Romilly Greenhill: UK foreign aid is a force for good - but must not be wasted

Philip Hammond at a refugee camp in Turkey in 2016. PIcture: PA
Philip Hammond at a refugee camp in Turkey in 2016. PIcture: PA
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Nobody likes false advertising. This is especially the case for our aid budget.

Most UK aid does exactly what it says on the tin.

It saves lives in emergencies, vaccinates people against killer diseases and helps children to get an education.

The problem arises when aid fails to meet the high standards expected of it. If it’s not doing what it says it will – if it’s not focused on supporting those in poverty – is it the real deal, is it ‘real’ aid?

‘Real’ aid is simple – it is focused primarily on helping those in poverty, it is transparent so we can track it, and it is effective, so that it achieves real change.

But as more aid is spent outside of the Department for International Development (DFID), the risk of standards slipping increases.

When this life-saving resource doesn’t live up to expectations, it doesn’t only fail the people it’s meant for – it lets down the British taxpayer as well.

Currently, around a third (30 per cent) of the UK’s aid budget is spent by other departments, such as the Foreign Office and the Home Office.

Because they have different priorities, their aid spending is not always focused on helping people in poverty.

The analysis by ONE, the organisation that I am part of, shows how ‘real’ each Department’s aid is.

It’s also the case that when we can’t easily find out how aid is spent, it raises the possibility of it not being delivered in the best way.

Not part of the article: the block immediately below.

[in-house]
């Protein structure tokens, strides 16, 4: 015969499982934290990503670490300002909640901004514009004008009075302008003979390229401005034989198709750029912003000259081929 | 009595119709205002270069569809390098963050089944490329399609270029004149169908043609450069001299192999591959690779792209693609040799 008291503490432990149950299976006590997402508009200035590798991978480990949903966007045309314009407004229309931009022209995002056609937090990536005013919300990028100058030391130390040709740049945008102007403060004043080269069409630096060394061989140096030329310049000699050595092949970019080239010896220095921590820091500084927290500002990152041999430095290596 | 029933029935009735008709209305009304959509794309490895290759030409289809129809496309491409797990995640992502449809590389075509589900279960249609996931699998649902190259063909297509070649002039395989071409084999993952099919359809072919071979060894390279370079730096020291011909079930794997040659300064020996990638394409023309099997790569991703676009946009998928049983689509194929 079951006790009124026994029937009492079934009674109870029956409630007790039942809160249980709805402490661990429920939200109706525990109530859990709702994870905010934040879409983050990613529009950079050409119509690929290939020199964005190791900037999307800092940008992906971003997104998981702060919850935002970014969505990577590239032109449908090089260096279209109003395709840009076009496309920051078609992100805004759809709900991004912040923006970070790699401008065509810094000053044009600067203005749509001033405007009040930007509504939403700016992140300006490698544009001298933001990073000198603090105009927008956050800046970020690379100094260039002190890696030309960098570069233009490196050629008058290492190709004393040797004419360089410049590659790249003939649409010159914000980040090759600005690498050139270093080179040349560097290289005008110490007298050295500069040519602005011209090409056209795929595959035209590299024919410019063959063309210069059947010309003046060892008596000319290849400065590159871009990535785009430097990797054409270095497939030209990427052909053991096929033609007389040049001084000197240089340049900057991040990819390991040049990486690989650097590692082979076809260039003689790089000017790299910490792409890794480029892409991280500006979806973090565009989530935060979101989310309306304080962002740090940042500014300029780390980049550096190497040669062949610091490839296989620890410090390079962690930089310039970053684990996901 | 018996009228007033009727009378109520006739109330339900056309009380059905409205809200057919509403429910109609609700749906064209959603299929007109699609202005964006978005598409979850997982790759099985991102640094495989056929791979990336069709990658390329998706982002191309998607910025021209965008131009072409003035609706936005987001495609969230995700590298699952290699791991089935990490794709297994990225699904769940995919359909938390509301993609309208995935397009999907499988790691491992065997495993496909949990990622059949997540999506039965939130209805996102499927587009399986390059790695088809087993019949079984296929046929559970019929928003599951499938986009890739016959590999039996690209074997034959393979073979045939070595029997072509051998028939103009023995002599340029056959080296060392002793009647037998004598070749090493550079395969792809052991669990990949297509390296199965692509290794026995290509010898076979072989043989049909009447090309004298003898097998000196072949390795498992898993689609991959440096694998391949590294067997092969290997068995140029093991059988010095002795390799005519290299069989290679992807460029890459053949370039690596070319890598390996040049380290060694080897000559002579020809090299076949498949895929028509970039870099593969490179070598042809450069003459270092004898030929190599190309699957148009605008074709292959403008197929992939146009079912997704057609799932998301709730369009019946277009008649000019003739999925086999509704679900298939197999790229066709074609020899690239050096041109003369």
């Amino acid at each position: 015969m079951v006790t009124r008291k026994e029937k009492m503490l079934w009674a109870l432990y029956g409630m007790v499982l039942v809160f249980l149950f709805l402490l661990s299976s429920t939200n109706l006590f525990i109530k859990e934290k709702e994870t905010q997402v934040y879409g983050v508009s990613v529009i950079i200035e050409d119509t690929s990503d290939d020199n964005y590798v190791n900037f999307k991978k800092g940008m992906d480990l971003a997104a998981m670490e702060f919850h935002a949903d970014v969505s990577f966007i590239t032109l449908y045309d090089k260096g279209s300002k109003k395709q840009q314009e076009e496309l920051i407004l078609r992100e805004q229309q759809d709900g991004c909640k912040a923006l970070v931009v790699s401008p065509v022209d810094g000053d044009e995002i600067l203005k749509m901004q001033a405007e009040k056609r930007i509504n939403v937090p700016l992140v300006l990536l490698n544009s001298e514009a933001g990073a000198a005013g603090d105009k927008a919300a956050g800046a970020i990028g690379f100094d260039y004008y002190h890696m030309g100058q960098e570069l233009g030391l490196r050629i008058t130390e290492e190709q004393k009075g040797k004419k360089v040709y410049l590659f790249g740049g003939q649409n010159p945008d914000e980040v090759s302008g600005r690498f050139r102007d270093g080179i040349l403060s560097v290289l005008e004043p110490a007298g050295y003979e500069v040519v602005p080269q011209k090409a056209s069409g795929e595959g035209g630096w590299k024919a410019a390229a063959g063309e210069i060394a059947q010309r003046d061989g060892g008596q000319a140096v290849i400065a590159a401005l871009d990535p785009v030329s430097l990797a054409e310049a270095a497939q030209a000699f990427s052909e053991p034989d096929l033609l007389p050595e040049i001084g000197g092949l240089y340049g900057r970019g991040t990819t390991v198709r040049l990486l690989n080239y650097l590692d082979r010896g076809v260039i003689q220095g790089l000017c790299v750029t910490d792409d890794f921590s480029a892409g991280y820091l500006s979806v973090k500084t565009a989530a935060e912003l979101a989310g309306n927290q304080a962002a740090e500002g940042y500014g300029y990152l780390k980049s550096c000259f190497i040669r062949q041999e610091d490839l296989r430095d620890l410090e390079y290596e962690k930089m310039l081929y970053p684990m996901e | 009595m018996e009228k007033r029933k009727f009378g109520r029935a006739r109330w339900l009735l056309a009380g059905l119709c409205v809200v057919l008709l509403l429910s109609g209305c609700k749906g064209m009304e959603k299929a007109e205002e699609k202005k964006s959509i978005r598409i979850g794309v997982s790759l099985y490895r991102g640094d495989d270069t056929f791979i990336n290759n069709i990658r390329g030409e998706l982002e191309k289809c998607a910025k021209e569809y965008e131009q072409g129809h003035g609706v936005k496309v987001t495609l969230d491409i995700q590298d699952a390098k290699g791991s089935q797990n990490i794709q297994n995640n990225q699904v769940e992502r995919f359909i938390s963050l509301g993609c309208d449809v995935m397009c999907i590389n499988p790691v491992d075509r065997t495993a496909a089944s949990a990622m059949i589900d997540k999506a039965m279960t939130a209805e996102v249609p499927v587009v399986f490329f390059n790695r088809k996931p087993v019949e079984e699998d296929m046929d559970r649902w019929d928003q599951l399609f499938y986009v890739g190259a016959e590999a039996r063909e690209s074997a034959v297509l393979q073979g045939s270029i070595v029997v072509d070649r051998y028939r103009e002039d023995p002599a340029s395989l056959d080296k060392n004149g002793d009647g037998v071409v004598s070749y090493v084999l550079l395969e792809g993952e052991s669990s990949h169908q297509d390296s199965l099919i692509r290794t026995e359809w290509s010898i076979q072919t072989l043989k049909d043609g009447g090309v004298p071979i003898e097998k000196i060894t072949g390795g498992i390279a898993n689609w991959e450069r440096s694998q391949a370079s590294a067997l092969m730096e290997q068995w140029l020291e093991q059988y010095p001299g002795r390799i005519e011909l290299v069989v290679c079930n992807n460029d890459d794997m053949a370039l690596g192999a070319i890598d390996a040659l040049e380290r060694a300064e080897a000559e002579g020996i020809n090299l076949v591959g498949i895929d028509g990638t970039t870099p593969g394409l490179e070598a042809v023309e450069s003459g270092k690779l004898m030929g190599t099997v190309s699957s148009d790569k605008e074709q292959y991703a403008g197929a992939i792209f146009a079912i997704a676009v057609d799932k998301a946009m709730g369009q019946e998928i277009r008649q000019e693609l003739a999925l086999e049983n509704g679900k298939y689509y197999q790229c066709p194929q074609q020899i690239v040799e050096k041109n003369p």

An estimated £1.5 billion worth of aid is being spent with little or no transparency about how it’s delivered.

And there is the issue of how effective the spending is at achieving results.

There are cross-Government funds such as the Prosperity Fund and the Newton Fund which spend aid in ways that seldom makes real change for the people living in extreme poverty.

The latter of these funds has three out of five of its biggest programmes focusing on reducing nitrogen in Chinese farming and on researching genetics – these 
are Chinese domestic issues, and are hardly going to help people facing famine or disease in the world’s poorest countries.

When UK aid is not poverty-focused, effective or transparent – it’s not bringing real change – it’s not ‘real’ aid.

This isn’t good enough.

The best way to address this – and improve our aid offer – is straightforward.

First, all aid should be approved by the International Development Secretary – regardless of which part of Government spends it.

This will ensure accountability, but also that it goes past the individual with a department full of experts who can tell it’s doing the job it’s meant for.

Second, every penny of UK aid should have eradicating poverty as its core purpose, tackling issues that matter to those in developing countries.

To help this, at least half of it should be spent in fragile states and the world’s poorest countries.

And lastly all Government departments spending aid should accelerate progress towards becoming more transparent, so that we can track every penny.

They’ve already agreed to this in the UK Aid Strategy – so now they should hurry up and make it a reality.

We should be proud of the good that our aid does globally – saving lives, providing opportunity and making the world a safer place is firmly in our national interest.

We’re recognised as a ‘development superpower’ because of how much we’ve done to improve the international rules that govern aid, and how by sticking to the rules we’ve helped agree shows 
we’re trustworthy.

But unless we make sure that all aid is doing what it’s meant to, until it’s ‘real’ aid – we risk not only this global reputation (which is exactly the sort of thing we need at this moment of national change with Brexit), we’re also undermining the good it does for those in poverty and the faith of the British people.

Romilly Greenhill is UK Director of ONE – a campaigning group specialising in aid.